Book vs. Movie

Book vs. Movie

We recently went to the theater to see the movie?Book Club.?Have you seen it?? We enjoyed it tremendously. The acting was superb, the writing was above average, we had a lot of laughs and the message was upbeat for people our age. What more could you ask?

Why aren’t there more movies like that for people our age? For that matter, why aren’t there more books like that for people our age?

When?Best Exotic Marigold Hotel came out, we loved it. The sequel wasn’t as good, but it was still fun to watch. I liked the original so much that I got the book and read it. The book on which the movie is based was a bit darker, but as with good books in general, it was able to go into far greater depth on its subject. I have always felt that if forced to choose between a good book and a good movie, the book is usually the better way to tell the story. How about you?

Don’t get me wrong. I love going to see the next?Mission Impossible movie, but probably would not read a book on which those movies are based. For us, those kinds of movies are a great escape and fun time. We don’t expect realism. In fact, maybe we don’t want realism. We just want to be entertained. But when telling a story that supposedly reflects real life, we want believable characters and story lines.

Book Club was a fun movie, and I’d be happy to see it again, but like most movies, it couldn’t plumb the depths of life after retirement. It chose one subject and presented it well, but so many others were glossed over, probably because they are depressing. Yet, in a book, you have time to tell a more complex story and find a way to resolve problems.?Best Exotic Marigold Hotel was better that way, as it dealt with death, finances, love and health, not just sex and relationships. But that, to me, is the difference between a book and a movie, and it is rare that a movie translates into a rich, multi-layered story.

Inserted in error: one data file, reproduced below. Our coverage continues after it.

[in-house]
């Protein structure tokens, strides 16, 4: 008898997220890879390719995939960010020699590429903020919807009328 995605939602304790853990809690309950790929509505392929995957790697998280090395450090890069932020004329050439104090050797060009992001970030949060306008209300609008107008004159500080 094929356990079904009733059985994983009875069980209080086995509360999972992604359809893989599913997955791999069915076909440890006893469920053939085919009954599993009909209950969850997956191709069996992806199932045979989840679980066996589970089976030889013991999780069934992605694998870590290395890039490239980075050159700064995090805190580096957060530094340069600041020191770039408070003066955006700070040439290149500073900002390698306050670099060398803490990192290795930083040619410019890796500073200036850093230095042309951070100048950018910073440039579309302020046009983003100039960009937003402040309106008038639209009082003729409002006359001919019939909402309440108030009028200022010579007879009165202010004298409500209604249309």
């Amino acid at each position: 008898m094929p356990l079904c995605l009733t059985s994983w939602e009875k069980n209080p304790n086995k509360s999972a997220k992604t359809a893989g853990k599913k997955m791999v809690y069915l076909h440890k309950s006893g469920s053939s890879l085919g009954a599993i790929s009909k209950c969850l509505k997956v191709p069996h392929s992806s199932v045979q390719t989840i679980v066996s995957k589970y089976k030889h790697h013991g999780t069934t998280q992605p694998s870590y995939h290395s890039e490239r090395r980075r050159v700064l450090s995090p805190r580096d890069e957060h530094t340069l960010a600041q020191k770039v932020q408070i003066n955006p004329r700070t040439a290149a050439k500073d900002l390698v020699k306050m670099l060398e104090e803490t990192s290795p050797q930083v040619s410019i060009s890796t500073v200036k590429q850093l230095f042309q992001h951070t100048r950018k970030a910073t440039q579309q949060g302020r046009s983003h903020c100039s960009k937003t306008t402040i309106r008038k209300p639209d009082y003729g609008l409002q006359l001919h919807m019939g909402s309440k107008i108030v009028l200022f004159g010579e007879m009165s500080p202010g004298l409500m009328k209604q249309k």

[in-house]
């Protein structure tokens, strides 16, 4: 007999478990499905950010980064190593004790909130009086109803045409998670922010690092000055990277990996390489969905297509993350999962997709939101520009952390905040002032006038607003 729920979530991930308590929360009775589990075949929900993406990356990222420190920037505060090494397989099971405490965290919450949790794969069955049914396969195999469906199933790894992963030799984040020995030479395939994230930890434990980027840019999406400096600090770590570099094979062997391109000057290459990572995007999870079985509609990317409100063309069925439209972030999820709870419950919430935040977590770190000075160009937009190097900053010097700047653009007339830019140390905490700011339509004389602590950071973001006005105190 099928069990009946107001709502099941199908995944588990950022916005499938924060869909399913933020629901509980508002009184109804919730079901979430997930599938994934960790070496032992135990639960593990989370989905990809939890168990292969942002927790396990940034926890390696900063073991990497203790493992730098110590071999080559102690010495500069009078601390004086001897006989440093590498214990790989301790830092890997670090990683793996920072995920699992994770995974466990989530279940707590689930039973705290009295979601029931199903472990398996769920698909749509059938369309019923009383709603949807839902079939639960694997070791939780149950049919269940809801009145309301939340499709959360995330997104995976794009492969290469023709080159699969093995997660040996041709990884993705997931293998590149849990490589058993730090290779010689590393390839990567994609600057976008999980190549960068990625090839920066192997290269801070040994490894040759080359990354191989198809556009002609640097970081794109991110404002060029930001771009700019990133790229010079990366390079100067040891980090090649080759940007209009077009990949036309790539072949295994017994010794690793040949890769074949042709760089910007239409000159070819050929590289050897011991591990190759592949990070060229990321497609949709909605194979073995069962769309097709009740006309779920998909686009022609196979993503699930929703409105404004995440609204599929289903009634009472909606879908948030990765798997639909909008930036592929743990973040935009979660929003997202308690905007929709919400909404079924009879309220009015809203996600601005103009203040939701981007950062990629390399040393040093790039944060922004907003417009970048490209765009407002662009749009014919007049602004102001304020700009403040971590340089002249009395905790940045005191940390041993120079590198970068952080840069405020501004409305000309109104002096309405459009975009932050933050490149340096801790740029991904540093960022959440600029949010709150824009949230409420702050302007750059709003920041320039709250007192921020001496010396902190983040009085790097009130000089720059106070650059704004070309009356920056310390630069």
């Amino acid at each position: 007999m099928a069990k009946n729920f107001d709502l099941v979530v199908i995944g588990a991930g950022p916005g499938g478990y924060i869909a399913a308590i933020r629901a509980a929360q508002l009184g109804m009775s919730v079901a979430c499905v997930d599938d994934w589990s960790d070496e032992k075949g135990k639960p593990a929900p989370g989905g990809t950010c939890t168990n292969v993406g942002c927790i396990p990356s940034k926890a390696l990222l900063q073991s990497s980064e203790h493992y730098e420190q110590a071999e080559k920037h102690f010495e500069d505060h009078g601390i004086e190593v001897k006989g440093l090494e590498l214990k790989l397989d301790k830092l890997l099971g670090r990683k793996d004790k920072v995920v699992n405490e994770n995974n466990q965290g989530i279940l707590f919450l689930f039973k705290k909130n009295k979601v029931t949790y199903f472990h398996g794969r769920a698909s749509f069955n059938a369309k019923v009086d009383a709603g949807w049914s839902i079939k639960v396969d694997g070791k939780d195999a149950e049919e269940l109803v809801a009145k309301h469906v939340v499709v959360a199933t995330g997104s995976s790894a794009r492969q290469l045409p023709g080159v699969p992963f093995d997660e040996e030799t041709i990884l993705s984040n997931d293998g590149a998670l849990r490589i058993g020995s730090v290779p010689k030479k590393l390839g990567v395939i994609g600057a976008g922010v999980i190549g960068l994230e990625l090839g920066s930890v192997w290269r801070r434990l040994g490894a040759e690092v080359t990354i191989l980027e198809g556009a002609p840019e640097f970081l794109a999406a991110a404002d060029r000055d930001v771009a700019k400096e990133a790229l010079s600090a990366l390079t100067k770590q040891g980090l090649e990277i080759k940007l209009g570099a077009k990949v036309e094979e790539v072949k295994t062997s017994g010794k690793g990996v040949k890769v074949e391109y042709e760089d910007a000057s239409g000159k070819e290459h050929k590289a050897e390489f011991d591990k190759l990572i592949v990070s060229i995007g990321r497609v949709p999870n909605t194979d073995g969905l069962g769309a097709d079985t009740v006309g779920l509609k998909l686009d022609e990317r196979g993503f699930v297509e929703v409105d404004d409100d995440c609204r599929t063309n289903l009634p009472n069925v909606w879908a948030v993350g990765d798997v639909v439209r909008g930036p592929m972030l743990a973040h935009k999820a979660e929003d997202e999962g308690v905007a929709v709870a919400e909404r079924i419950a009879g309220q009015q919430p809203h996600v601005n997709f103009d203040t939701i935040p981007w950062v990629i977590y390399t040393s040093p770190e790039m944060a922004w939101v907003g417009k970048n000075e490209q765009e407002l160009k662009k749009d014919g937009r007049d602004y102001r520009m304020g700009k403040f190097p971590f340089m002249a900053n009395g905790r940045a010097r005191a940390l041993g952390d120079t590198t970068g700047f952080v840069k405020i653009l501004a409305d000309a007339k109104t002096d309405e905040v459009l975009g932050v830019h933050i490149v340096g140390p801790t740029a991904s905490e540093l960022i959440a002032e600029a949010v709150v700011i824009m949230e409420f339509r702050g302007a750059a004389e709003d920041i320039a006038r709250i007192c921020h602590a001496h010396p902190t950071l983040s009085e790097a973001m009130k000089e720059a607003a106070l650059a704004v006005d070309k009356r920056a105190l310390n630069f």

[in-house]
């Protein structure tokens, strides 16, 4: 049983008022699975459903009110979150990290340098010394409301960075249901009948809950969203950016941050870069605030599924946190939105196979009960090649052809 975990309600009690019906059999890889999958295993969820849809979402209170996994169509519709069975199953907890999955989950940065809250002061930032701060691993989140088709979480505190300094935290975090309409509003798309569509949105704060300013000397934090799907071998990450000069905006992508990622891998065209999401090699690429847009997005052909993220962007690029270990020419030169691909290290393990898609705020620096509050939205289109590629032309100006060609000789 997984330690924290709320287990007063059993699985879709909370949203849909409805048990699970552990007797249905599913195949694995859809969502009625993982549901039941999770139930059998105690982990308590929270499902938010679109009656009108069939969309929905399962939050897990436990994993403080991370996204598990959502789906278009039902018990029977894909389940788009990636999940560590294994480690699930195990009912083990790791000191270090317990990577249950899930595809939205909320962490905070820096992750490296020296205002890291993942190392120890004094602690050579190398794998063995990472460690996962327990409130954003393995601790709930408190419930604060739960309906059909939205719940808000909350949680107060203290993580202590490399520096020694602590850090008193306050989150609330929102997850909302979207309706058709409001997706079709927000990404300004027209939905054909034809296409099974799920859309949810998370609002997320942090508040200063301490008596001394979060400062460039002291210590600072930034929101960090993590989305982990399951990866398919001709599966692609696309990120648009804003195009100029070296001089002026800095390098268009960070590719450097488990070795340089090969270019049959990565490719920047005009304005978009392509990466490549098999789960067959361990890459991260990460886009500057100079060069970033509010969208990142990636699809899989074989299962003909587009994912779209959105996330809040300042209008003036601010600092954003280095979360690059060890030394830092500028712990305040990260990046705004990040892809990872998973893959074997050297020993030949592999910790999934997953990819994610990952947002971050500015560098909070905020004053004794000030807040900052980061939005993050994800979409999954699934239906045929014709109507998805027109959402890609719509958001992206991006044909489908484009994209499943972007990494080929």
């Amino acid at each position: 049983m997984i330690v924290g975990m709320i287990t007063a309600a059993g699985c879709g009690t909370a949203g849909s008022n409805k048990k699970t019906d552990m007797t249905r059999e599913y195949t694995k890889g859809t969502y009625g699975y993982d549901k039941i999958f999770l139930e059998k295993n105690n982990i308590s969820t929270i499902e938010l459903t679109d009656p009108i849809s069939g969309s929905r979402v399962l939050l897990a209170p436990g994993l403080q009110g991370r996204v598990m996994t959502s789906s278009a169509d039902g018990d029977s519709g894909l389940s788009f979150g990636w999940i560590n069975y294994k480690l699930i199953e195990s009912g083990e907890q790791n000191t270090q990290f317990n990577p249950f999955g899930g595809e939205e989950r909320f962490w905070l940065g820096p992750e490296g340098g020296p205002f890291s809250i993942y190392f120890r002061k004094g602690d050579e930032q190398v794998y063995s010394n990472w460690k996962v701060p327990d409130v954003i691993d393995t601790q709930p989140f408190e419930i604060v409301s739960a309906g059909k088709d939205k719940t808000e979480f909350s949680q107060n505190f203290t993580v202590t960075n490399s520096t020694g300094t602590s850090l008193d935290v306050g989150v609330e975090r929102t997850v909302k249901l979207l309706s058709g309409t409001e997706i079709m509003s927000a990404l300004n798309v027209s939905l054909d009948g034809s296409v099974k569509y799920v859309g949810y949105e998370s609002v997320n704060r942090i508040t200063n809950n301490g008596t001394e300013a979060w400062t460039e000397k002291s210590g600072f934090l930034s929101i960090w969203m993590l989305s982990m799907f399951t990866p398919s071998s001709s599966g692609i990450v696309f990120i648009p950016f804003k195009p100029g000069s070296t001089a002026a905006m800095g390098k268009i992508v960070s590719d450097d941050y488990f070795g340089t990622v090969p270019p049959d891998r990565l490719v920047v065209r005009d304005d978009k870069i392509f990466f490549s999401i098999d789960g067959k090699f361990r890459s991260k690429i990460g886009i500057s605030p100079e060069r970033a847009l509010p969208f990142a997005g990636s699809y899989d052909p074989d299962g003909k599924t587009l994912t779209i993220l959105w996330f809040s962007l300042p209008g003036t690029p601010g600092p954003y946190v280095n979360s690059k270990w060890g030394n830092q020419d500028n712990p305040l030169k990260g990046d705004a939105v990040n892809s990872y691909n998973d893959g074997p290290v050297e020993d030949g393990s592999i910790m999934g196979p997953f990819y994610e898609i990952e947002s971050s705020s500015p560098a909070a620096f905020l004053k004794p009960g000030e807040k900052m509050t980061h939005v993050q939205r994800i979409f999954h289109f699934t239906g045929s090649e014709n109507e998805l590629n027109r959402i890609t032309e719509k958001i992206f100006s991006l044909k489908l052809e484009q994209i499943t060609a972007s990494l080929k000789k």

If you like my?Autumn In The Desert?series, you’ll probably like the movies?Book Club and Best Exotic Marigold Hotel.?I’d love to hear what you think of them, and how you feel about books vs. movies. Please comment below.

What Do You Think Of Retirement Communities?

What Do You Think Of Retirement Communities?

Is Age Restriction A Plus Or A Minus?